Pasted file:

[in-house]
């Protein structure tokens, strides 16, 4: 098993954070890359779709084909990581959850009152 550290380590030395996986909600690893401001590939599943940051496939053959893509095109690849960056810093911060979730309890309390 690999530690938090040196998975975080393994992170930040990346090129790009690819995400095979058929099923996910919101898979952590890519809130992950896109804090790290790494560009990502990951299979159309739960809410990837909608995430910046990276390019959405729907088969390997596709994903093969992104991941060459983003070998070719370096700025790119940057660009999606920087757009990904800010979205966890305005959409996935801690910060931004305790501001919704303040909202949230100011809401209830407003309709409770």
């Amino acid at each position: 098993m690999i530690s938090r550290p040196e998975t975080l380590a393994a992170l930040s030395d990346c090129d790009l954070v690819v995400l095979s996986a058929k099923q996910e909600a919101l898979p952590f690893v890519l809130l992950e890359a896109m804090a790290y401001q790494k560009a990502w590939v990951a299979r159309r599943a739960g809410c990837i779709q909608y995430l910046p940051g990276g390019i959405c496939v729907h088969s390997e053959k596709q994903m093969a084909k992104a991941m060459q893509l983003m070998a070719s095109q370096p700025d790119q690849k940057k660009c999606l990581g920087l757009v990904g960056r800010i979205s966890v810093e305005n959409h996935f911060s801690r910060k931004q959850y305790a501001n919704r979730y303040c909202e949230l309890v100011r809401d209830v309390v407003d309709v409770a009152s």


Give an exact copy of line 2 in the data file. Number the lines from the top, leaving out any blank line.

């Protein structure tokens, strides 16, 4: 098993954070890359779709084909990581959850009152 550290380590030395996986909600690893401001590939599943940051496939053959893509095109690849960056810093911060979730309890309390 690999530690938090040196998975975080393994992170930040990346090129790009690819995400095979058929099923996910919101898979952590890519809130992950896109804090790290790494560009990502990951299979159309739960809410990837909608995430910046990276390019959405729907088969390997596709994903093969992104991941060459983003070998070719370096700025790119940057660009999606920087757009990904800010979205966890305005959409996935801690910060931004305790501001919704303040909202949230100011809401209830407003309709409770």